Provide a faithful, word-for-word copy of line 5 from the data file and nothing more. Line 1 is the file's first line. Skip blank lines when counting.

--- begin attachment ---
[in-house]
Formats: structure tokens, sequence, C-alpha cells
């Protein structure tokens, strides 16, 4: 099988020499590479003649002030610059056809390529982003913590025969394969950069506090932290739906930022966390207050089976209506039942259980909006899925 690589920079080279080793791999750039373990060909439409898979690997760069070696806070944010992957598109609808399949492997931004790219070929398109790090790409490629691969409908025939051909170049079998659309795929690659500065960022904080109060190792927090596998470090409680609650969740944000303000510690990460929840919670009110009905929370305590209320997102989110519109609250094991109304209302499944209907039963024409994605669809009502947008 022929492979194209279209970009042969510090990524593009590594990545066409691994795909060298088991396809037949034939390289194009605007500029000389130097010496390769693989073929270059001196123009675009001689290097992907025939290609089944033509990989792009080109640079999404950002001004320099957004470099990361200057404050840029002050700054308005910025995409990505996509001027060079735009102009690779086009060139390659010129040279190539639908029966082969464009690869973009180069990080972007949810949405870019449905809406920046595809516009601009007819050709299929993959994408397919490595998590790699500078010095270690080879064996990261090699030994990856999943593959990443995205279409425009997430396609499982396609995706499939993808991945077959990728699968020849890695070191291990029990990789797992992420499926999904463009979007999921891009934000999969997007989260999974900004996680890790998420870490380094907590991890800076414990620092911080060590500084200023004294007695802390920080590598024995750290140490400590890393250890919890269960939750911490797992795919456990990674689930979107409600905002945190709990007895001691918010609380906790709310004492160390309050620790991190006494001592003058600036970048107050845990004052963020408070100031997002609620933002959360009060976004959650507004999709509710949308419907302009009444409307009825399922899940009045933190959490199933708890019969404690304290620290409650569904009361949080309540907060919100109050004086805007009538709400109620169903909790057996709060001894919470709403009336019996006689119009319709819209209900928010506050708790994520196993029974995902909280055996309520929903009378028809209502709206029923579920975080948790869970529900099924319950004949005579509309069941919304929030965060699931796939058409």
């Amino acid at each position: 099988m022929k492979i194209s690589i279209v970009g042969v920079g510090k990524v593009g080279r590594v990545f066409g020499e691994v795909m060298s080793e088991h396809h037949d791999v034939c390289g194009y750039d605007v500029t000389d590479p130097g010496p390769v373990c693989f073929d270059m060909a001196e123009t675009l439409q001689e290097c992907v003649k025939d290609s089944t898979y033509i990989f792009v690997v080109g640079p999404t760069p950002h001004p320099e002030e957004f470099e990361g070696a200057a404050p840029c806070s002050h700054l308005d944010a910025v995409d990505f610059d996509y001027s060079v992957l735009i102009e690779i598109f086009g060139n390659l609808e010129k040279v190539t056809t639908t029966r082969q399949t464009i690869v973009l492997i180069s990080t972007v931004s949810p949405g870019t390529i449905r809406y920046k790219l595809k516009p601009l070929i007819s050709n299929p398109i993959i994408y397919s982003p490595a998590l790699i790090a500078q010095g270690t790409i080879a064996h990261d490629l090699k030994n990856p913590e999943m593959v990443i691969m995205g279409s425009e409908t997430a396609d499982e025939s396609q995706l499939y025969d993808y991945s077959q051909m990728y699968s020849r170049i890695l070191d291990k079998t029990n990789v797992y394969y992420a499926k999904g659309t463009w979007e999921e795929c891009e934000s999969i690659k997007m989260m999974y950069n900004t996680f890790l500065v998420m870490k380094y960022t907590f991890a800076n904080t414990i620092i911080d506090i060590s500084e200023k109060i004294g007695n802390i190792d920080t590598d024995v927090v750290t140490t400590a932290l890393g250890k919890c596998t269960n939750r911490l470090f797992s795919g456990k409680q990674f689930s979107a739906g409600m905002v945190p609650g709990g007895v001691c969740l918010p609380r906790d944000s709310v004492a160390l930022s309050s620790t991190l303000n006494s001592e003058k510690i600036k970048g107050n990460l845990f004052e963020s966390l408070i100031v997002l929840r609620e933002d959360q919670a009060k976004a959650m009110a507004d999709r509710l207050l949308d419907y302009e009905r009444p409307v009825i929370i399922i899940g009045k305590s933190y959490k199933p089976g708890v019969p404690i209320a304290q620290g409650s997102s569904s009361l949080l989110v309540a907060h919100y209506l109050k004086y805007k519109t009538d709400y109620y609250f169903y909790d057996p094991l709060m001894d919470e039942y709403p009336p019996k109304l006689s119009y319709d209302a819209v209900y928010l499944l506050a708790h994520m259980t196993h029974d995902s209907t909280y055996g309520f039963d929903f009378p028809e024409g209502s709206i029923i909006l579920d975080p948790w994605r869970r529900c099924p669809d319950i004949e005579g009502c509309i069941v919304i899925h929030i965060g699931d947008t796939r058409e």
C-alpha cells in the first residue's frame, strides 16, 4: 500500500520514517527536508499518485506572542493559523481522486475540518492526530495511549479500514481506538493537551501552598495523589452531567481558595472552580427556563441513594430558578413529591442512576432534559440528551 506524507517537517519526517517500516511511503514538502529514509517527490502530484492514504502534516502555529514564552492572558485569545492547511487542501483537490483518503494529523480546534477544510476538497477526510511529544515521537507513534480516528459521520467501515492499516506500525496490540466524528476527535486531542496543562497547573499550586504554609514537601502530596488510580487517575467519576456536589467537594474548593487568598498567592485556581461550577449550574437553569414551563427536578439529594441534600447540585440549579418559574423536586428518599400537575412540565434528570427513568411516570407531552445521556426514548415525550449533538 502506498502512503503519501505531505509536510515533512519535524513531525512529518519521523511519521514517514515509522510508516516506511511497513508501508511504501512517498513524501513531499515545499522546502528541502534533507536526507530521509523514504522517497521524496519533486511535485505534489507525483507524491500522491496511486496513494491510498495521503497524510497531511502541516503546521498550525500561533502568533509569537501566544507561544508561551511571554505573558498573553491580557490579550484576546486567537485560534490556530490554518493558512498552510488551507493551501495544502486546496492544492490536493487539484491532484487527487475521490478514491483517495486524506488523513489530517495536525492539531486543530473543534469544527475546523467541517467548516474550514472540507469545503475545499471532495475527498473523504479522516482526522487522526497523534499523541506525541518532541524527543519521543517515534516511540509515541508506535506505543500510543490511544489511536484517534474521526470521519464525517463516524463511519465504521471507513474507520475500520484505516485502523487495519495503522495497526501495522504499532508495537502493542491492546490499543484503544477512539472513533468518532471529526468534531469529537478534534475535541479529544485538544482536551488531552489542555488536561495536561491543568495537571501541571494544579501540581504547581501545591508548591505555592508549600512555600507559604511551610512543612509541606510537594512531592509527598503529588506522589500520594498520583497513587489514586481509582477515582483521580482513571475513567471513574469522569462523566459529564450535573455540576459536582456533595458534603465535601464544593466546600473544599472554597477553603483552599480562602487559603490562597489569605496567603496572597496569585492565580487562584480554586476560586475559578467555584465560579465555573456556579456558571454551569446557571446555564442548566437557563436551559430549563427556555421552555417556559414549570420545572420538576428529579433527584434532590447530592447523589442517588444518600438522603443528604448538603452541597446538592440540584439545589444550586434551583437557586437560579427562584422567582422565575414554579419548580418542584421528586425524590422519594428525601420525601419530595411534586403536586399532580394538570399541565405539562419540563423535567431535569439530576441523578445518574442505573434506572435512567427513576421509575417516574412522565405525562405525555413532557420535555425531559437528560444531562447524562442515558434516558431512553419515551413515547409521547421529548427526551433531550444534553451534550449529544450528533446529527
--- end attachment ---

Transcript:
C-alpha cells in the first residue's frame, strides 16, 4: 500500500520514517527536508499518485506572542493559523481522486475540518492526530495511549479500514481506538493537551501552598495523589452531567481558595472552580427556563441513594430558578413529591442512576432534559440528551 506524507517537517519526517517500516511511503514538502529514509517527490502530484492514504502534516502555529514564552492572558485569545492547511487542501483537490483518503494529523480546534477544510476538497477526510511529544515521537507513534480516528459521520467501515492499516506500525496490540466524528476527535486531542496543562497547573499550586504554609514537601502530596488510580487517575467519576456536589467537594474548593487568598498567592485556581461550577449550574437553569414551563427536578439529594441534600447540585440549579418559574423536586428518599400537575412540565434528570427513568411516570407531552445521556426514548415525550449533538 502506498502512503503519501505531505509536510515533512519535524513531525512529518519521523511519521514517514515509522510508516516506511511497513508501508511504501512517498513524501513531499515545499522546502528541502534533507536526507530521509523514504522517497521524496519533486511535485505534489507525483507524491500522491496511486496513494491510498495521503497524510497531511502541516503546521498550525500561533502568533509569537501566544507561544508561551511571554505573558498573553491580557490579550484576546486567537485560534490556530490554518493558512498552510488551507493551501495544502486546496492544492490536493487539484491532484487527487475521490478514491483517495486524506488523513489530517495536525492539531486543530473543534469544527475546523467541517467548516474550514472540507469545503475545499471532495475527498473523504479522516482526522487522526497523534499523541506525541518532541524527543519521543517515534516511540509515541508506535506505543500510543490511544489511536484517534474521526470521519464525517463516524463511519465504521471507513474507520475500520484505516485502523487495519495503522495497526501495522504499532508495537502493542491492546490499543484503544477512539472513533468518532471529526468534531469529537478534534475535541479529544485538544482536551488531552489542555488536561495536561491543568495537571501541571494544579501540581504547581501545591508548591505555592508549600512555600507559604511551610512543612509541606510537594512531592509527598503529588506522589500520594498520583497513587489514586481509582477515582483521580482513571475513567471513574469522569462523566459529564450535573455540576459536582456533595458534603465535601464544593466546600473544599472554597477553603483552599480562602487559603490562597489569605496567603496572597496569585492565580487562584480554586476560586475559578467555584465560579465555573456556579456558571454551569446557571446555564442548566437557563436551559430549563427556555421552555417556559414549570420545572420538576428529579433527584434532590447530592447523589442517588444518600438522603443528604448538603452541597446538592440540584439545589444550586434551583437557586437560579427562584422567582422565575414554579419548580418542584421528586425524590422519594428525601420525601419530595411534586403536586399532580394538570399541565405539562419540563423535567431535569439530576441523578445518574442505573434506572435512567427513576421509575417516574412522565405525562405525555413532557420535555425531559437528560444531562447524562442515558434516558431512553419515551413515547409521547421529548427526551433531550444534553451534550449529544450528533446529527